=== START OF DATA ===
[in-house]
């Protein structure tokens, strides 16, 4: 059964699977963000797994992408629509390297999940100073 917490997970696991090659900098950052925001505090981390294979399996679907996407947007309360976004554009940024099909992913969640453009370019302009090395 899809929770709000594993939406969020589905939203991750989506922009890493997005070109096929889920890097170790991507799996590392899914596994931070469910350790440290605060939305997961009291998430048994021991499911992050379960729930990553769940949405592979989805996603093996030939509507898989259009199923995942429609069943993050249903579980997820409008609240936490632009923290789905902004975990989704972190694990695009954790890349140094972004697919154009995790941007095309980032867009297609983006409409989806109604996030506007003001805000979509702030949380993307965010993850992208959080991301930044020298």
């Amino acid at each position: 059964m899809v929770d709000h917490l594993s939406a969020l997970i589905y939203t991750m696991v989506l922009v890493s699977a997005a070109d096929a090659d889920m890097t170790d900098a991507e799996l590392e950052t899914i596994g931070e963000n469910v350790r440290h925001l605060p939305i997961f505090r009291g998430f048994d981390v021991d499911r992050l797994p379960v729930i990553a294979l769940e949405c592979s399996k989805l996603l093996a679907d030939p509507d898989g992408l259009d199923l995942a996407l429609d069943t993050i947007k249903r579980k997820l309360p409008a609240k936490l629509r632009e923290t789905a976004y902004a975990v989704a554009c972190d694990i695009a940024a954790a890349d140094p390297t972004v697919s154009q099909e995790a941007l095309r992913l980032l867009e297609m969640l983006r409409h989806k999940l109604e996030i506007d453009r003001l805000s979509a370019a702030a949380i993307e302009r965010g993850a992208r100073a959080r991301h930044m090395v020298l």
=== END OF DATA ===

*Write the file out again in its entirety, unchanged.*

[in-house]
């Protein structure tokens, strides 16, 4: 059964699977963000797994992408629509390297999940100073 917490997970696991090659900098950052925001505090981390294979399996679907996407947007309360976004554009940024099909992913969640453009370019302009090395 899809929770709000594993939406969020589905939203991750989506922009890493997005070109096929889920890097170790991507799996590392899914596994931070469910350790440290605060939305997961009291998430048994021991499911992050379960729930990553769940949405592979989805996603093996030939509507898989259009199923995942429609069943993050249903579980997820409008609240936490632009923290789905902004975990989704972190694990695009954790890349140094972004697919154009995790941007095309980032867009297609983006409409989806109604996030506007003001805000979509702030949380993307965010993850992208959080991301930044020298």
């Amino acid at each position: 059964m899809v929770d709000h917490l594993s939406a969020l997970i589905y939203t991750m696991v989506l922009v890493s699977a997005a070109d096929a090659d889920m890097t170790d900098a991507e799996l590392e950052t899914i596994g931070e963000n469910v350790r440290h925001l605060p939305i997961f505090r009291g998430f048994d981390v021991d499911r992050l797994p379960v729930i990553a294979l769940e949405c592979s399996k989805l996603l093996a679907d030939p509507d898989g992408l259009d199923l995942a996407l429609d069943t993050i947007k249903r579980k997820l309360p409008a609240k936490l629509r632009e923290t789905a976004y902004a975990v989704a554009c972190d694990i695009a940024a954790a890349d140094p390297t972004v697919s154009q099909e995790a941007l095309r992913l980032l867009e297609m969640l983006r409409h989806k999940l109604e996030i506007d453009r003001l805000s979509a370019a702030a949380i993307e302009r965010g993850a992208r100073a959080r991301h930044m090395v020298l």